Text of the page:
Sunday, January 20, 2008

Jeannelle of Iowa

This blog has a new reader, Jeannelle, and since she lives in Iowa, I have dubbed her Jeannelle of Iowa. That has a nice ring to it, don't you think? Sort of like Eleanor of Aquitaine, a woman who lived in the twelfth century and was the mother of Richard the Lion-hearted. She mentioned in a comment a few days ago (Jeannelle of Iowa, not Eleanor of Aquitaine) that she saw Field of Dreams listed in my profile as one of my favorite movies. She said she lives not far from where the movie was filmed, and she allowed as how she is not really a Kevin Kostner [sic] fan, but the movie was so moving near the end when Kevin Costner's departed father played ball with him, a classic tear-jerking scene for her.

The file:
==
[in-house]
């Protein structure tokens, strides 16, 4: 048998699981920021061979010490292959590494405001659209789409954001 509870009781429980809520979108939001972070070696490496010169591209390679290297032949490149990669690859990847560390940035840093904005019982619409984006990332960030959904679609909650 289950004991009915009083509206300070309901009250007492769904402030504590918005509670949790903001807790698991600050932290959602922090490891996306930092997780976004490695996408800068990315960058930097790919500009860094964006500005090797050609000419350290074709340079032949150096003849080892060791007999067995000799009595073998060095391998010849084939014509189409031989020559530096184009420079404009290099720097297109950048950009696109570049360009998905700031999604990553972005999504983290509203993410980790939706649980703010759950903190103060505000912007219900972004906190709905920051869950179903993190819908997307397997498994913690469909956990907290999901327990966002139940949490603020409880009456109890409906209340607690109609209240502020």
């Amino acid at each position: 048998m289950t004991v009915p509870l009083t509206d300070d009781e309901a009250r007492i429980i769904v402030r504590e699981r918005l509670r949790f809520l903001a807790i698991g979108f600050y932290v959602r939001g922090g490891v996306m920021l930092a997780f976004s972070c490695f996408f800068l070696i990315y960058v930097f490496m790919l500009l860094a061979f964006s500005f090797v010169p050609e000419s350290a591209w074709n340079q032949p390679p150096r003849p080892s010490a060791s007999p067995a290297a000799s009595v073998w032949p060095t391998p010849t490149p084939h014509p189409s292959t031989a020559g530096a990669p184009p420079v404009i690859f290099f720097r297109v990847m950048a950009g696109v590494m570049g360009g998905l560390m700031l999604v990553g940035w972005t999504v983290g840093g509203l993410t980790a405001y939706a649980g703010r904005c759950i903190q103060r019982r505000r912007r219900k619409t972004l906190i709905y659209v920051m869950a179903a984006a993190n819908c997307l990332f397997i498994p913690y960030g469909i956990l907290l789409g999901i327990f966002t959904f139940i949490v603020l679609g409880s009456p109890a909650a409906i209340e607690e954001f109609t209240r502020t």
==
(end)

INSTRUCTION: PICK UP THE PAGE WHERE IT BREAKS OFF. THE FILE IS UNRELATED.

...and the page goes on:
In my previous post, "Why I Blog," I mentioned that I have written a book entitled Billy Ray Barnwell Here (The Meanderings of a Twisted Mind), and it can now be revealed that Chapter 27 of the book brings up that very scene. The narrator is Billy Ray Barnwell, who, I must warn you, not only writes in an unconventional manner (unlike myself) but also wanders all over the map (hence the subtitle).
So for Jeannelle of Iowa and any others of you lurking out there who might be reading my blog, get out your hankies. Here it is:

CHAPTER 27